• Diagnostic Test: targeted Next Generation Sequencing (tNGS)
    • The index tests used in this trial will include up to three end-to-end, targeted next generation sequencing (tNGS) solutions for diagnosis of DR-TB. Each solution will include all of the equipment, reagents, and software necessary for handling the entire sequencing workflow, including DNA extraction from processed sputum samples (i.e. sediment), library preparation, sequencing, and data analysis/interpretation for clinical result reporting.

Clinical Trial Outcome Measures

Primary Measures

  • Point estimates, with 95% confidence intervals, of sensitivity and specificity for RIF resistance detection for each of up to 3 tNGS solutions
    • Time Frame: January 2021 – March 2021
    • Outcomes 1.1 to 1.5 will be evaluated on the PP population. Point estimates (with 95% CI) of sensitivity and specificity will be derived based on pooled data for all sites. In order to assess whether there is an association between the results and the clinical site from where the samples were collected, the estimates of sensitivity and specificity for each site will be compared with each other by use of a Pearson’s chi-squared test, at a significance level of 5%, adjusted by Bonferroni correction for the total number of tests performed. A random effect model will be used if it is believed that a high site-effect is present: this will be assessed by the evaluation of heterogeneity using Cochran’s Q (with a significance level set at 0.1) and the I2 statistics (with a value >0.5).
  • Point estimates, with 95% confidence intervals, of sensitivity and specificity for INH resistance detection for each of up to 3 tNGS solutions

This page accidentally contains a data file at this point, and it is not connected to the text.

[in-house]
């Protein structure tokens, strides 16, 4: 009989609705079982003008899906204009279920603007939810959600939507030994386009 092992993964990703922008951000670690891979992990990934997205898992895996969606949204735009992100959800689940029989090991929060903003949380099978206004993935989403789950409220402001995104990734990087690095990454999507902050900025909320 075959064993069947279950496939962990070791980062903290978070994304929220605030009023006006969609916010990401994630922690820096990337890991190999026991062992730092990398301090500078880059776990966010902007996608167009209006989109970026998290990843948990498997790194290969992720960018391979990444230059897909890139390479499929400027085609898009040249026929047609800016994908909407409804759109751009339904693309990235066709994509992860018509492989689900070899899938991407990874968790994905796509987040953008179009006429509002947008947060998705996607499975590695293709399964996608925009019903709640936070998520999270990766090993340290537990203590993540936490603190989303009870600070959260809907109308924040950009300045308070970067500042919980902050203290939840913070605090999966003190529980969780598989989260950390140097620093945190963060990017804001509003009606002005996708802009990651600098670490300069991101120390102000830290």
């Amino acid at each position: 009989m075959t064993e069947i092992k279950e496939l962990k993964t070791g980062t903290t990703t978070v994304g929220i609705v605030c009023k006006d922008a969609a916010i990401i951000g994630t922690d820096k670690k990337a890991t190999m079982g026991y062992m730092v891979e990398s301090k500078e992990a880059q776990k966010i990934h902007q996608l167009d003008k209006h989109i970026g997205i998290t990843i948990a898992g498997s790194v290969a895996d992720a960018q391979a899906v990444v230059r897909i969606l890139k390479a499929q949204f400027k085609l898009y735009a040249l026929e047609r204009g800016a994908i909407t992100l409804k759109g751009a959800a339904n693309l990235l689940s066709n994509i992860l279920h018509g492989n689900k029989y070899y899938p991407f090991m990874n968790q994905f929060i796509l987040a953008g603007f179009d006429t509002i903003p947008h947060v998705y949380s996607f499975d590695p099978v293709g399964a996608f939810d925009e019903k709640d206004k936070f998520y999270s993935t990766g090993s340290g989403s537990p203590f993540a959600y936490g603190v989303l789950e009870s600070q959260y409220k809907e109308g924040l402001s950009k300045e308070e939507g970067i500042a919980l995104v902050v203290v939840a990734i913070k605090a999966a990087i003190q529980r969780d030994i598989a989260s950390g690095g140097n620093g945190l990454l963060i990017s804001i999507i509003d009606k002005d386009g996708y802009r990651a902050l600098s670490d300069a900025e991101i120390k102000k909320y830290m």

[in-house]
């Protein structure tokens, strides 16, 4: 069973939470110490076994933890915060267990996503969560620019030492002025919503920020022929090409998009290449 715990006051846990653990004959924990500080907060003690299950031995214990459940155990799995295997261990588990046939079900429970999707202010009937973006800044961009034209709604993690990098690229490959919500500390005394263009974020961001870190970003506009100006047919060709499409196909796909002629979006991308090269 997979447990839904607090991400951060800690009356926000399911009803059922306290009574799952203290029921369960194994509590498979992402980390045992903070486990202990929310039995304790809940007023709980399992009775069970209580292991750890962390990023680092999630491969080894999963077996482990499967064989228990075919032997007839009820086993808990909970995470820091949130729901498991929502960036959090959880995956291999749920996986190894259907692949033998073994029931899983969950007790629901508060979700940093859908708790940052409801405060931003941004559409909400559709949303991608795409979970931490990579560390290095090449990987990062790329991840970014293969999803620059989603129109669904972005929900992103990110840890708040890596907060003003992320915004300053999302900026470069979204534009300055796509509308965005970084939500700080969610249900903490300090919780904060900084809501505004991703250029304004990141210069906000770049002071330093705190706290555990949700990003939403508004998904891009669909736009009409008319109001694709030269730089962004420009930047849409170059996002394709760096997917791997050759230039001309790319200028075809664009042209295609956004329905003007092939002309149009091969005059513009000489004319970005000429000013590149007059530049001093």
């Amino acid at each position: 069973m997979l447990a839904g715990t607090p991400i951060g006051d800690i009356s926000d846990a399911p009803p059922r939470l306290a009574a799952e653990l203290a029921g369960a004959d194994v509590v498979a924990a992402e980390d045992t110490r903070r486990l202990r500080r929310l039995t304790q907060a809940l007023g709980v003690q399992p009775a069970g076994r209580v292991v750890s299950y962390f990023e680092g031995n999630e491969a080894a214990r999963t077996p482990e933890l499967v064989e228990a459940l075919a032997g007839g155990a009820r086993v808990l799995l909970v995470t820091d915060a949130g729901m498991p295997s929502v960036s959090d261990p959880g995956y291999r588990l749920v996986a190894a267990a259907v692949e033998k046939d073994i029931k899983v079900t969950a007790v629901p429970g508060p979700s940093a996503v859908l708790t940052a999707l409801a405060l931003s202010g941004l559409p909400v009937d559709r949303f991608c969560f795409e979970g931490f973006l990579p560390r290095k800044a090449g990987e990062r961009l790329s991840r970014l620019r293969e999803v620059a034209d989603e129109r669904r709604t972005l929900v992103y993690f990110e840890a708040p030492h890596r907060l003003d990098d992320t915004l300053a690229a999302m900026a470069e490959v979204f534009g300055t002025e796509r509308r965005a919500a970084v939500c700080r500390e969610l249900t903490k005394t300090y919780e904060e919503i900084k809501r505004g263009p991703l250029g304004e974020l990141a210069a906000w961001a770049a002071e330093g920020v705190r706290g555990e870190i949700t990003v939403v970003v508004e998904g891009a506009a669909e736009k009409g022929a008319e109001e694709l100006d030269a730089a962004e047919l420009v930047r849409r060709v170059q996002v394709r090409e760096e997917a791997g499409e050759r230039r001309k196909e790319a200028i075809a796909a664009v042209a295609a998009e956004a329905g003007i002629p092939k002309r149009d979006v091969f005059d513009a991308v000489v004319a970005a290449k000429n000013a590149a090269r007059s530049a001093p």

• Time Frame: January 2021 – March 2021
    • Outcomes 1.1 to 1.5 will be evaluated on the PP population. Point estimates (with 95% CI) of sensitivity and specificity will be derived based on pooled data for all sites. In order to assess whether there is an association between the results and the clinical site from where the samples were collected, the estimates of sensitivity and specificity for each site will be compared with each other by use of a Pearson’s chi-squared test, at a significance level of 5%, adjusted by Bonferroni correction for the total number of tests performed. A random effect model will be used if it is believed that a high site-effect is present: this will be assessed by the evaluation of heterogeneity using Cochran’s Q (with a significance level set at 0.1) and the I2 statistics (with a value >0.5).
  • Point estimates, with 95% confidence intervals, of sensitivity and specificity for fluoroquinolone (moxifloxacin, levofloxacin) resistance detection for each of up to 3 tNGS solutions
    • Time Frame: January 2021 – March 2021
    • Outcomes 1.1 to 1.5 will be evaluated on the PP population. Point estimates (with 95% CI) of sensitivity and specificity will be derived based on pooled data for all sites. In order to assess whether there is an association between the results and the clinical site from where the samples were collected, the estimates of sensitivity and specificity for each site will be compared with each other by use of a Pearson’s chi-squared test, at a significance level of 5%, adjusted by Bonferroni correction for the total number of tests performed. A random effect model will be used if it is believed that a high site-effect is present: this will be assessed by the evaluation of heterogeneity using Cochran’s Q (with a significance level set at 0.1) and the I2 statistics (with a value >0.5).
  • Point estimates, with 95% confidence intervals, of sensitivity and specificity for second-line injectable (amikacin, capreomycin, kanamycin) resistance detection for each of up to 3 tNGS solutions
    • Time Frame: January 2021 – March 2021